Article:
by Simon Pettet

Review by
Gary Parrish


British born, American transplant Simon Pettet's long awaited collection Hearth is now available from Ed Foster's Talisman House. The text accumulates over thirty years of Pettet's poetic voice, bringing to light a fully comprised manuscript. The poems presented live with a strong sensibility of what the American "ear" acts and sounds like in conversation and thought. How language reflects myth and "being" and how common colloquialisms are taken and given in everyday speech. Pettet's poetic process is honed in prosody, built with filters that sift through hundreds of notebooks and scraps of paper to find the genuine article. Pettet manufacturing stanzas, walking around the streets of NYC (circa late 70's and on) perpetually in change, the people and climate from block to block; years rolling down through the pages. At the end of it all, the poet in meditation, third mind juncture with pen and paper.

A key component of Hearth's text is the economy of the poems and the straightforward approach that Pettet issues into syntax (the poet strays from abstraction and is immune to the Language Schools). We find the snapshot-ear at work in a beautiful, lyrical, present mind that coordinates into ornate and well-crafted pieces, in the same lineage as Raworth, Creeley, and A. Hollo.

Excerpt from "Jazz":

First of May, everything
conjugates the verb "to love" (amo)
Here are the roses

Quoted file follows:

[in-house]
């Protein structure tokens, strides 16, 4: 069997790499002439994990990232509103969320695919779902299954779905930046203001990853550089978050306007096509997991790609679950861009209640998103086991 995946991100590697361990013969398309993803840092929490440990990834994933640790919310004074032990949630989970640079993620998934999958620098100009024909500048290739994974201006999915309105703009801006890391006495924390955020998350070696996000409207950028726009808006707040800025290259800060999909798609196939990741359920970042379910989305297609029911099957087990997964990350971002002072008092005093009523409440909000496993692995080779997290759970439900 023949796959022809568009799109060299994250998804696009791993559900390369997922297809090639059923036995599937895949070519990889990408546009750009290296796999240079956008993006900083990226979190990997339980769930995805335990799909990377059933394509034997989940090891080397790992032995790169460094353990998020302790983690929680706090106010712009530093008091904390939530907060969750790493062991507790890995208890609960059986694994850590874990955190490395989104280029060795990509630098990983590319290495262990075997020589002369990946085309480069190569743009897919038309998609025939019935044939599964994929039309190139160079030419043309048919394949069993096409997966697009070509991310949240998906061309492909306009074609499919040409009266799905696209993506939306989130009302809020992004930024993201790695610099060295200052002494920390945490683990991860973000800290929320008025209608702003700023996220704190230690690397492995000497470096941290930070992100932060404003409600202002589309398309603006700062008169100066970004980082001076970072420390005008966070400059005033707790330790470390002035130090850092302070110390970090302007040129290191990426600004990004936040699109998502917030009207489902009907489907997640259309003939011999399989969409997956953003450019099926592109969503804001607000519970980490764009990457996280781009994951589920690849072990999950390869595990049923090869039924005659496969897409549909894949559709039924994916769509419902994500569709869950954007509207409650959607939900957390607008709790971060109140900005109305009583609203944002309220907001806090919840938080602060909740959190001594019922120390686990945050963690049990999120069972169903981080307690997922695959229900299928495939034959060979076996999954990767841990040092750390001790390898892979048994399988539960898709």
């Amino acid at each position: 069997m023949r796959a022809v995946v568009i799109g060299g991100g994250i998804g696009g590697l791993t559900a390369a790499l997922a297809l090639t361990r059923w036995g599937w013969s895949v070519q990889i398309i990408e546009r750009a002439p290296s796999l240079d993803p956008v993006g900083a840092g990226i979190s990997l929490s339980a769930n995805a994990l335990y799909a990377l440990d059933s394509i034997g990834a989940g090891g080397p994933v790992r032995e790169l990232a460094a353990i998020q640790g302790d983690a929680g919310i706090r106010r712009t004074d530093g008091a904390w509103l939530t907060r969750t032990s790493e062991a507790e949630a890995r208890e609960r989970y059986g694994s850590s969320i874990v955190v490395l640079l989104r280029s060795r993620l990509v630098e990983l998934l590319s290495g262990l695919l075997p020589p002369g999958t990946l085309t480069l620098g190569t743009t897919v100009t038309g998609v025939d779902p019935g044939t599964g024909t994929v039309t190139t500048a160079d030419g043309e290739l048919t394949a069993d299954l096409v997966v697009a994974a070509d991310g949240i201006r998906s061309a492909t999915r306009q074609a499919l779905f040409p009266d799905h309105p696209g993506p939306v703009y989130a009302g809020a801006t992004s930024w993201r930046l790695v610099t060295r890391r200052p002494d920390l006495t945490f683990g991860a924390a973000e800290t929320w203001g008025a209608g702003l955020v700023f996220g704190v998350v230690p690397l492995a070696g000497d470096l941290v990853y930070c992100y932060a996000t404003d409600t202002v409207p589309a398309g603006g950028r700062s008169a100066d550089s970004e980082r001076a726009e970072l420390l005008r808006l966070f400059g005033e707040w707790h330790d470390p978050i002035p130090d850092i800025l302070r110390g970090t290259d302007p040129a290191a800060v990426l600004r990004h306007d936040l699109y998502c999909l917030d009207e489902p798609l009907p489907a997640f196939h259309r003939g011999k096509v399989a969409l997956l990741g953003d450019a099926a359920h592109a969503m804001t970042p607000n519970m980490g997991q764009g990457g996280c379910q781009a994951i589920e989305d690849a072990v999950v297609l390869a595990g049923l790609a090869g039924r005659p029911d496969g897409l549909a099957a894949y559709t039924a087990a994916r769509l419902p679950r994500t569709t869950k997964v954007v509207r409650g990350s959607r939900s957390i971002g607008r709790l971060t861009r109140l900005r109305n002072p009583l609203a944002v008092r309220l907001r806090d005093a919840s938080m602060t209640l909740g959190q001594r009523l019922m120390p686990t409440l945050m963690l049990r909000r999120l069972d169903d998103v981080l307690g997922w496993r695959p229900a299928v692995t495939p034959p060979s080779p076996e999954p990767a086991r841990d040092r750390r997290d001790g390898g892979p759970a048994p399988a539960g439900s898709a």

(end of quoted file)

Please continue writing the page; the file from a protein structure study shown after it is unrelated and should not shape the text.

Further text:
I am not in the middle of speaking
of anything else

The multiple translations of love are quintessential of Pettet's aim. At heart, mindful of his environment on and off the page, with eyes "shopping for images" to divulge a deeper meaning; a shared, remembered sentiment.

Some of Pettet's poems can be deconstructed to common elements: Love (as said just before), Muse (physical or otherwise), Planetary movements, and Nature (external and internal, and many birds). Lines often held together with humor and sometimes a sense of dark and light shared equally, as in the poem that follows.



I eat








I am


and you?

We read the dark comedy of a protagonist speaking up through the earth. In TOMBSTONE, humor is evoked with sober reflection and fused with a point of contact that breaks from the linear composites of life and loneliness. So many poems in Hearth have an even keel and on-the-level quality that shines as they stand and walk from the page and bring into view a lavish cast of characters. Hearth includes dedications to Harris Schiff, Frank Sherlock and Brenda Coultas; insights on Dante and Virgil; and the sparkling water between a madman poet living in tandem with his psychiatric nurse. Pettet also includes himself as subject:


thin white sparrow-haired chest
bare khaki fatigues (borrowed)
pale face complexion fair
sweat wet hair summer's heat
on comfortable green chaise lounge (once borrowed)
at two in the morning…

The poems in Hearth are totally awesome and a pleasure to read. Believe it, whether picking up Pettet's work for the first time, or the hundredth, a new detail will emerge. Reward?, A brighter sense that in these dark times love is at the nearest corner bar. If the universe is always on time, then the poetic universe is set to Pettet's pocket watch, keeping the beat with the best of them.

Corresponding with poets in the vicinity, from Ginsberg living above “in a cold water flat” to chatting with Voznesensky about the quality of American oranges. Pettet’s life encompassing the rich history he accumulates in diaspora, accumulated in Hearth and in his own personal heaven.